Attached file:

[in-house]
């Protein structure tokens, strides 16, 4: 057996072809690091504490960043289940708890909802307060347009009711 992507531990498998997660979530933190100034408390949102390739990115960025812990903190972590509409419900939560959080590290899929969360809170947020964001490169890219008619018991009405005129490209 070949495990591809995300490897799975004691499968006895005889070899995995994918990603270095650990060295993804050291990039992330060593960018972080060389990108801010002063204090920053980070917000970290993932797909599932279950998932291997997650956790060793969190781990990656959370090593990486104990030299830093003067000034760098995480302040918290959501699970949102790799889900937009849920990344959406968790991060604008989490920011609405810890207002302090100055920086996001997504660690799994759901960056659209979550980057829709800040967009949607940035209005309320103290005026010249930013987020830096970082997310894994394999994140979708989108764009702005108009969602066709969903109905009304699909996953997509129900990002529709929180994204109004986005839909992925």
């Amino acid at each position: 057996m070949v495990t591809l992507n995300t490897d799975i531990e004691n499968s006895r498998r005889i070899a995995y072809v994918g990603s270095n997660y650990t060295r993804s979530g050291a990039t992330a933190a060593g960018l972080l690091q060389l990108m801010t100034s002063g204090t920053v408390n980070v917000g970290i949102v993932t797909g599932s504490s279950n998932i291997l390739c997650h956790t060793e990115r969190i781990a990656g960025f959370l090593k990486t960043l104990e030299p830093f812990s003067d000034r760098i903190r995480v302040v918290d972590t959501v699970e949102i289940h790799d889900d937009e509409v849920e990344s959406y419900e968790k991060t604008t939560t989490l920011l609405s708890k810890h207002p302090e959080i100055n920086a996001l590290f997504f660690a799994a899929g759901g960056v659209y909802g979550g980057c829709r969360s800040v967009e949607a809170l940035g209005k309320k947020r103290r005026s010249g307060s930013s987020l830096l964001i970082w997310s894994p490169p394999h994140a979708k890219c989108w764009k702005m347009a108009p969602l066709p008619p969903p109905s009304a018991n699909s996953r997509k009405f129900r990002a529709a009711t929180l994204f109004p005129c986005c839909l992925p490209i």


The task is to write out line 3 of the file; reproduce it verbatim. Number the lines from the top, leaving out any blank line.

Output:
């Amino acid at each position: 057996m070949v495990t591809l992507n995300t490897d799975i531990e004691n499968s006895r498998r005889i070899a995995y072809v994918g990603s270095n997660y650990t060295r993804s979530g050291a990039t992330a933190a060593g960018l972080l690091q060389l990108m801010t100034s002063g204090t920053v408390n980070v917000g970290i949102v993932t797909g599932s504490s279950n998932i291997l390739c997650h956790t060793e990115r969190i781990a990656g960025f959370l090593k990486t960043l104990e030299p830093f812990s003067d000034r760098i903190r995480v302040v918290d972590t959501v699970e949102i289940h790799d889900d937009e509409v849920e990344s959406y419900e968790k991060t604008t939560t989490l920011l609405s708890k810890h207002p302090e959080i100055n920086a996001l590290f997504f660690a799994a899929g759901g960056v659209y909802g979550g980057c829709r969360s800040v967009e949607a809170l940035g209005k309320k947020r103290r005026s010249g307060s930013s987020l830096l964001i970082w997310s894994p490169p394999h994140a979708k890219c989108w764009k702005m347009a108009p969602l066709p008619p969903p109905s009304a018991n699909s996953r997509k009405f129900r990002a529709a009711t929180l994204f109004p005129c986005c839909l992925p490209i």